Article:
Migraine-related disability, impact, and health-related quality of life among patients with episodic migraine receiving preventive treatment with erenumab

Dawn C. Buse, Richard B. Lipton, Yngve Hallström, Uwe Reuter, Stewart J. Tepper, Feng Zhang, Sandhya Sapra, Hernan Picard, Daniel D. Mikol, Robert A. Lenz

Research output: Contribution to journalArticle

5 Citations (Scopus)

Abstract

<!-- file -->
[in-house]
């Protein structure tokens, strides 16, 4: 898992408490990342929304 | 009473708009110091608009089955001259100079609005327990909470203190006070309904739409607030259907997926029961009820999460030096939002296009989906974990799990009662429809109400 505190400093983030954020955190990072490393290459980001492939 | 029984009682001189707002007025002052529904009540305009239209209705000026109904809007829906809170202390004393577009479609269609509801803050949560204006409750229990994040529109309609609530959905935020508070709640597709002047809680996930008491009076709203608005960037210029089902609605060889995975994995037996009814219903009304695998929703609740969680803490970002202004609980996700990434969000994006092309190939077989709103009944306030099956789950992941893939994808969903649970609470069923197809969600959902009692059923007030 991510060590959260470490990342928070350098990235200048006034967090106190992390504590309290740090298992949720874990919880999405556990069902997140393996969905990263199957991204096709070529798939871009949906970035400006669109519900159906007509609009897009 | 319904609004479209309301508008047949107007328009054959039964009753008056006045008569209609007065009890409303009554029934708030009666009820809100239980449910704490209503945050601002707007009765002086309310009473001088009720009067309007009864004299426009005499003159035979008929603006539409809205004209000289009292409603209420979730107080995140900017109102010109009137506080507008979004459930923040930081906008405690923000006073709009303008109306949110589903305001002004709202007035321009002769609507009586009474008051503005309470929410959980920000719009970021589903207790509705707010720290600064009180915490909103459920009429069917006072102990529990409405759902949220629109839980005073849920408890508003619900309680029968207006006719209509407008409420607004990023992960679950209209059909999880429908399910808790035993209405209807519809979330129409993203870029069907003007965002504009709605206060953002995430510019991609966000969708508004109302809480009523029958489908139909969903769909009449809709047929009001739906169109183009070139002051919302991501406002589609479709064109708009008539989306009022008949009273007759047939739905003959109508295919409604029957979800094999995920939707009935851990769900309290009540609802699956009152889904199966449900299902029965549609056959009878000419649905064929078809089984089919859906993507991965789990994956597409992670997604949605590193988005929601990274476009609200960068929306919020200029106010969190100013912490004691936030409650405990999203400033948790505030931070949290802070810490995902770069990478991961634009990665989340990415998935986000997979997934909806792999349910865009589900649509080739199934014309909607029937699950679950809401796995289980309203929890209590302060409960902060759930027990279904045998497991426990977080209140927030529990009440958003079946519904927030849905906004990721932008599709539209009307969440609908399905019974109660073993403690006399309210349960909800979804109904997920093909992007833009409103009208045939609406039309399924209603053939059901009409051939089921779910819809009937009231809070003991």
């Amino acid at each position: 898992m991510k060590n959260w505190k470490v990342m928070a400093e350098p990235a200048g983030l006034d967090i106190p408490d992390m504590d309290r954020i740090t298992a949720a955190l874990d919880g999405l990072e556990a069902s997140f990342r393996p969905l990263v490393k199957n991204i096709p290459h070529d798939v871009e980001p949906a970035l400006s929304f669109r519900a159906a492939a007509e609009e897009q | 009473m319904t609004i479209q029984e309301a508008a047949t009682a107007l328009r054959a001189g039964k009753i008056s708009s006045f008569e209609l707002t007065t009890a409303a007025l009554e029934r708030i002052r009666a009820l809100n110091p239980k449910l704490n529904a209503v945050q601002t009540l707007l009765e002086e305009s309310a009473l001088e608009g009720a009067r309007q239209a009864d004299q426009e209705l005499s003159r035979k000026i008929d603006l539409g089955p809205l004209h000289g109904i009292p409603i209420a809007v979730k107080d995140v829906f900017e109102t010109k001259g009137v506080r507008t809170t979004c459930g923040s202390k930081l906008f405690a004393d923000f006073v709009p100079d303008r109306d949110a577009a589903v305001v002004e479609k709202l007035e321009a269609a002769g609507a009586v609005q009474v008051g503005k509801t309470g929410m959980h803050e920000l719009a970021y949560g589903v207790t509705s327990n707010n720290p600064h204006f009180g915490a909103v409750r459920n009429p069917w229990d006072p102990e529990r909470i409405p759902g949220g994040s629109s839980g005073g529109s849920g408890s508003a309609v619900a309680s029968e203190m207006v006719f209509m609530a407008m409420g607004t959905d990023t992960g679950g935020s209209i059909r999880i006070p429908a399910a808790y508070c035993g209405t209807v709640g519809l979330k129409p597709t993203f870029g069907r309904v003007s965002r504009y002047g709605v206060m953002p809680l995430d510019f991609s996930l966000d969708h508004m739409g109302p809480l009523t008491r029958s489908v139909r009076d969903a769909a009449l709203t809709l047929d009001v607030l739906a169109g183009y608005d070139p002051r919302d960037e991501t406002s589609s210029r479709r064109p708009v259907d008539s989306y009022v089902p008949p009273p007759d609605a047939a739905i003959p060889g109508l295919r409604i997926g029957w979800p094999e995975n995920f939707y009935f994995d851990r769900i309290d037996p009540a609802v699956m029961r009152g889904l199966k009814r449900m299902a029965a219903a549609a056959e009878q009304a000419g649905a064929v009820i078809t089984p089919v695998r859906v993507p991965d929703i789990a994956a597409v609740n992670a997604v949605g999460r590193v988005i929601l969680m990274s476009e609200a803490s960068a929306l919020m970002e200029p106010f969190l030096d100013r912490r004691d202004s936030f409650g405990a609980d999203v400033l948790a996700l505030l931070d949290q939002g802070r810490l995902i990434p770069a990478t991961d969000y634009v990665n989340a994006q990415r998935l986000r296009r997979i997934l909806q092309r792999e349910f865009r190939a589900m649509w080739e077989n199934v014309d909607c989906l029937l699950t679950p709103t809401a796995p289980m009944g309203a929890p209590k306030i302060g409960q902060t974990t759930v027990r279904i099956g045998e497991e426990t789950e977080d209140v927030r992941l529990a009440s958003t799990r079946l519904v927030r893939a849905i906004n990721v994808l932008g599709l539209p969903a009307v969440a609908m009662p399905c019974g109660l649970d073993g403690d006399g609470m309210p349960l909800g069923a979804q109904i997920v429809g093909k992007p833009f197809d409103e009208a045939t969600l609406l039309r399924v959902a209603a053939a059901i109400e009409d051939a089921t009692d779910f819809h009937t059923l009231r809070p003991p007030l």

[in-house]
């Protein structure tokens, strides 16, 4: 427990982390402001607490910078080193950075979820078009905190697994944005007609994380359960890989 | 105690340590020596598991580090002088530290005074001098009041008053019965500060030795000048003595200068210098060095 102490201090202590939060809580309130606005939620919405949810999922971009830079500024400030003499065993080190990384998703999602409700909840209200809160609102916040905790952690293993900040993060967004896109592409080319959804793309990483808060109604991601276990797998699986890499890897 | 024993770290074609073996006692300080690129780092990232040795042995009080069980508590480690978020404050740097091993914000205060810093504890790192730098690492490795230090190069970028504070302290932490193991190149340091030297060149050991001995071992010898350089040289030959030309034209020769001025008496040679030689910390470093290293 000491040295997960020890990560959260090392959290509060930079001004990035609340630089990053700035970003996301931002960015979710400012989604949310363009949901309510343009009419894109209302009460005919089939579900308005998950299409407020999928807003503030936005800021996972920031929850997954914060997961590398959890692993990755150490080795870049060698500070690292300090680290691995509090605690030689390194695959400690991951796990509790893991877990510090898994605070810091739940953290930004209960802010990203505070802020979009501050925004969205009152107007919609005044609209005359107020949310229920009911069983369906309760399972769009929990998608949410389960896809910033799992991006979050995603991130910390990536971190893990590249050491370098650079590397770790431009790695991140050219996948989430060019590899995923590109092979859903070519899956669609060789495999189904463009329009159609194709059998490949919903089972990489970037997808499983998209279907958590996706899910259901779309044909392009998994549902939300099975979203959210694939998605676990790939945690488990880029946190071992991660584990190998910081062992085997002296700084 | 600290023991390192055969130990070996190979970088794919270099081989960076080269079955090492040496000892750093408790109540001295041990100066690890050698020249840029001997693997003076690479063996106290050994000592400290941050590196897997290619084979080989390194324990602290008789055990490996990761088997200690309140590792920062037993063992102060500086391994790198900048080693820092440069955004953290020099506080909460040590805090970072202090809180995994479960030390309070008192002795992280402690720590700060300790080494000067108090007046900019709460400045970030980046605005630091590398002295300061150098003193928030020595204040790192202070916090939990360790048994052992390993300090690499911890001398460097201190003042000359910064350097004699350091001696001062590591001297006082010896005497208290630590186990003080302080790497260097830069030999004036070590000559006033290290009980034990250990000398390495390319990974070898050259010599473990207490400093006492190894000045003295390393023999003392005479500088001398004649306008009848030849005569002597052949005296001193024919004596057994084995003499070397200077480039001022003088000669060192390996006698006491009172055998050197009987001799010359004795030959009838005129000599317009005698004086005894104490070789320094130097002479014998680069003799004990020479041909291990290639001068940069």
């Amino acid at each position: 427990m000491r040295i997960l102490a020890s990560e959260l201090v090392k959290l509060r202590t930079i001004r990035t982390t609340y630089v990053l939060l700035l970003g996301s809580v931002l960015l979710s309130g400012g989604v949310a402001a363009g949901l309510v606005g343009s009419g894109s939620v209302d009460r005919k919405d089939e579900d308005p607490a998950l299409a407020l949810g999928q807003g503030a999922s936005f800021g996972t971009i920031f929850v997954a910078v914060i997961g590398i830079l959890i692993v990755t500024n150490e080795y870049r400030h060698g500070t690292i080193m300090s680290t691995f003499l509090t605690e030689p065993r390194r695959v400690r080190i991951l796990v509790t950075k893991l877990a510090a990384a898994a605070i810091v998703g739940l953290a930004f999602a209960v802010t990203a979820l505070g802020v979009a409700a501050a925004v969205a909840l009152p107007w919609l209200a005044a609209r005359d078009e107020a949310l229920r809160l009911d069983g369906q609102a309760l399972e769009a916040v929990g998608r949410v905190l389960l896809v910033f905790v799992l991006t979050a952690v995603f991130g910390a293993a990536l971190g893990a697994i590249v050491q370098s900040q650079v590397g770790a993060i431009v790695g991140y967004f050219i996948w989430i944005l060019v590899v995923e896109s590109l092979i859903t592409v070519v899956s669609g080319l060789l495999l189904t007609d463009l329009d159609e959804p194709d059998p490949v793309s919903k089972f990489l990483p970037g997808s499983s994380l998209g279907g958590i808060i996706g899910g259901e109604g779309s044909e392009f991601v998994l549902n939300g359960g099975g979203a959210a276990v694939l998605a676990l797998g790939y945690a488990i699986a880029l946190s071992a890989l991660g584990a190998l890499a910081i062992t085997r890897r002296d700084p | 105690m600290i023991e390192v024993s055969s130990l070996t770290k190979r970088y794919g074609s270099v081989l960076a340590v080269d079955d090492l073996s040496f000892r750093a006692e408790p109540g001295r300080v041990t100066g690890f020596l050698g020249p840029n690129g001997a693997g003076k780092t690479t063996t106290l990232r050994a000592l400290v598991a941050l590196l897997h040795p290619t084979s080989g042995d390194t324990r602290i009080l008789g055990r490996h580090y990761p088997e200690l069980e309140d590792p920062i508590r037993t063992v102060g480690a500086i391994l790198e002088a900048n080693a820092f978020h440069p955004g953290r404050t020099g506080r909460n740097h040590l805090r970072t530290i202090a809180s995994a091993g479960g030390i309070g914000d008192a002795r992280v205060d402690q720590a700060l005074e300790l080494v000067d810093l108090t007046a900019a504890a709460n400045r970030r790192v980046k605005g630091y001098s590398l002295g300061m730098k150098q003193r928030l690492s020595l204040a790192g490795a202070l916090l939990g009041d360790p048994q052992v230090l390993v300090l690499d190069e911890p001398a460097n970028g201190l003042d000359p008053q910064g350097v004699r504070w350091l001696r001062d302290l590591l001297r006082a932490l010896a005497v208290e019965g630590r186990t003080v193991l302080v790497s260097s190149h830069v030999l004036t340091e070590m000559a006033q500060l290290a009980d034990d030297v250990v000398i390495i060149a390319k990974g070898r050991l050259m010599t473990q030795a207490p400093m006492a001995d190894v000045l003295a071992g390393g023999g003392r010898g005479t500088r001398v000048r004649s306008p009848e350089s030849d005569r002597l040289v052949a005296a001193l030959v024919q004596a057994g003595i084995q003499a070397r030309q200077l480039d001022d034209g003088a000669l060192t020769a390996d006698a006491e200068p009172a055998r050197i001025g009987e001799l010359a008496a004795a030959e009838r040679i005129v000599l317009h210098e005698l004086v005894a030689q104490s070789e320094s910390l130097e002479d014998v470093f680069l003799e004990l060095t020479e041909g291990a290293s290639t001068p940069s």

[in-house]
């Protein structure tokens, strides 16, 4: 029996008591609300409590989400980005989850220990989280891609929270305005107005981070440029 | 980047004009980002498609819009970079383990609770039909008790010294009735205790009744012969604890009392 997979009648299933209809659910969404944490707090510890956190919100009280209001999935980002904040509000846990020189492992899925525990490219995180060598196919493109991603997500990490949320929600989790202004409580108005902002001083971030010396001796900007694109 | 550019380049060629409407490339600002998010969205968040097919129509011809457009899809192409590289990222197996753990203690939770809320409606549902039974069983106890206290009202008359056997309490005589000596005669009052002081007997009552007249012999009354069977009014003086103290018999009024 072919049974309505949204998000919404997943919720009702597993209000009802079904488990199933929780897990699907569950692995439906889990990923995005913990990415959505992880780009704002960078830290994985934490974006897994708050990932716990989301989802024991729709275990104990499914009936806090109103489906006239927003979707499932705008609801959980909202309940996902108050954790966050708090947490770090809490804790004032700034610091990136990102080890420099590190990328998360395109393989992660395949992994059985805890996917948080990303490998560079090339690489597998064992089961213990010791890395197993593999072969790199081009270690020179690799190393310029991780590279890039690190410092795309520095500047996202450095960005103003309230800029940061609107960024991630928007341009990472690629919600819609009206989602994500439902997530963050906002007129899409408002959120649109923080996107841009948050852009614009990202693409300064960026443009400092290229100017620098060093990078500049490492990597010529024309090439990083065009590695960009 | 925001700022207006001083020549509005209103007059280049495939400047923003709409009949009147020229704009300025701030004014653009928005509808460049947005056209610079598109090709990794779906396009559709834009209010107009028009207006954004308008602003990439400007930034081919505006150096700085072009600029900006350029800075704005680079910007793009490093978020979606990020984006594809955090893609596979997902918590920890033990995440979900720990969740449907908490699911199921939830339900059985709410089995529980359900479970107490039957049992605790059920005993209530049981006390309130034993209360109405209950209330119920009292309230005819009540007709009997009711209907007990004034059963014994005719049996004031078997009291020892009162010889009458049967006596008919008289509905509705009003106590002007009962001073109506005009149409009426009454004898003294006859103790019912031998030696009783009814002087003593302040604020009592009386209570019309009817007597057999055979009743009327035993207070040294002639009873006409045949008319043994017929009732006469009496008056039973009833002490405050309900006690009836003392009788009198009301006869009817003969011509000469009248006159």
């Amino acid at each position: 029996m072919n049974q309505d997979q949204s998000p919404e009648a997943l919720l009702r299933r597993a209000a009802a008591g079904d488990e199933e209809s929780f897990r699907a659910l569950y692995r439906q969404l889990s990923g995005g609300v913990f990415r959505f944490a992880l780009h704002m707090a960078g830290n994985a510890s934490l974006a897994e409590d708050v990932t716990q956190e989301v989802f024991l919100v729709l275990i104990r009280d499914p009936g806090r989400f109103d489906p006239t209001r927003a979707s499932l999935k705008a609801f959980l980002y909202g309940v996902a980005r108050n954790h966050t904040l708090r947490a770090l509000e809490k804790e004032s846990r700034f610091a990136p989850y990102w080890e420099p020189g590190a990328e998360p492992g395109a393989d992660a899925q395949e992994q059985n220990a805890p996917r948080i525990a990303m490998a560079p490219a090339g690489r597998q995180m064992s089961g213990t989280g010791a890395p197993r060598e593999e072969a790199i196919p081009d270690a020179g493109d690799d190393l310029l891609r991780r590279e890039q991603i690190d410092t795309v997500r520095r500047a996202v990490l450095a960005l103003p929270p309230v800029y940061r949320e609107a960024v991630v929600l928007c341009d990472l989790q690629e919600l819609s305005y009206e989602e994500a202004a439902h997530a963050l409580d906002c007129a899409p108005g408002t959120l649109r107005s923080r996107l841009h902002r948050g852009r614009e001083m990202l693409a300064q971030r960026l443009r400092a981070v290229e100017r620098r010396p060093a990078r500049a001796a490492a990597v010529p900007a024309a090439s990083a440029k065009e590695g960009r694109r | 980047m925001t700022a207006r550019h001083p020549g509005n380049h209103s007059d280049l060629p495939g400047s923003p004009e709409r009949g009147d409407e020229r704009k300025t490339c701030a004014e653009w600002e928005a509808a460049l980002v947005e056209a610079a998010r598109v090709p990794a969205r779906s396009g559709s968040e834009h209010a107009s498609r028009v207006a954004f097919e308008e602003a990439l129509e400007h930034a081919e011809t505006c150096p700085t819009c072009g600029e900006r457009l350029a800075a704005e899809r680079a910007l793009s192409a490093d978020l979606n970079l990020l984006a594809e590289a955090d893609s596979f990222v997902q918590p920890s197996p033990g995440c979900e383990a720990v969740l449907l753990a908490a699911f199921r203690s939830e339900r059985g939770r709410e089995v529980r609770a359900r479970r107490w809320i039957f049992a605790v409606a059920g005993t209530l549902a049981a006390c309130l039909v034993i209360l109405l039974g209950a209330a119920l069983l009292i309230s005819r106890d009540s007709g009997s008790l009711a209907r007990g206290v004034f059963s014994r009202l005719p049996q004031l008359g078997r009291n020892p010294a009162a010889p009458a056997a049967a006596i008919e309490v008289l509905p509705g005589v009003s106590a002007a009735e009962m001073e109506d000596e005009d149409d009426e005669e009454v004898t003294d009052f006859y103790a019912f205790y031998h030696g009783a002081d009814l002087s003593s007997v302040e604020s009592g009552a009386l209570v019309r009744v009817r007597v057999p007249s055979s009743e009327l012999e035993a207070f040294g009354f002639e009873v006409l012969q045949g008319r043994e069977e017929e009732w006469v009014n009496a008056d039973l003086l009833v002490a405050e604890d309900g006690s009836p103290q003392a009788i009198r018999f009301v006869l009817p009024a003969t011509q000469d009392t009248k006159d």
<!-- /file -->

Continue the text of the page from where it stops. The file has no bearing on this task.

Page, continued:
Background: We evaluated the effect of erenumab, a fully human monoclonal antibody that inhibits the canonical calcitonin gene-related peptide receptor, on migraine-related disability, impact, and health-related quality of life among patients with episodic migraine. Methods: Patients enrolled in a phase 3, 6-month, double-blind, placebo-controlled study of once-monthly erenumab 70 and 140 mg for migraine prevention (STRIVE) used an eDiary during the baseline and double-blind treatment phases to complete validated, specific questionnaires, including the modified (monthly) Migraine Disability Assessment Questionnaire; Headache Impact Test; and Migraine-Specific Quality of Life Questionnaire-role function-restrictive (MSQ-RFR), -role function-preventive (MSQ-RFP), and -emotional function (MSQ-EF). Results: A total of 955 patients were randomized to receive erenumab 70 mg (n = 317), erenumab 140 mg (n = 319), or placebo (n = 319). Erenumab versus placebo resulted in significantly greater improvements in all patient-reported outcomes; changes from baseline were numerically higher with 140 mg erenumab. Improvements occurred rapidly and were maintained over 6 months of treatment. Between-group differences from placebo over months 4–6 for the 70- and 140-mg dose groups were, respectively, −2.1 and −2.8 for modified (monthly) Migraine Disability Assessment Questionnaire, −2.1 and −2.3 for Headache Impact Test, 5.1 and 6.5 for MSQ-RFR, 4.2 and 5.4 for MSQ-RFP, and 5.2 and 6.7 for MSQ-EF (p < 0.001 for all). Erenumab also significantly reduced the proportion of patients with severe and very severe migraine-related disability and increased the proportion of patients with clinically meaningful improvements in migraine-related impact and health-related quality of life. Conclusion: Erenumab reduced migraine disability and impact and improved patients’ health-related quality of life, reinforcing its role as a promising new therapy for migraine prevention.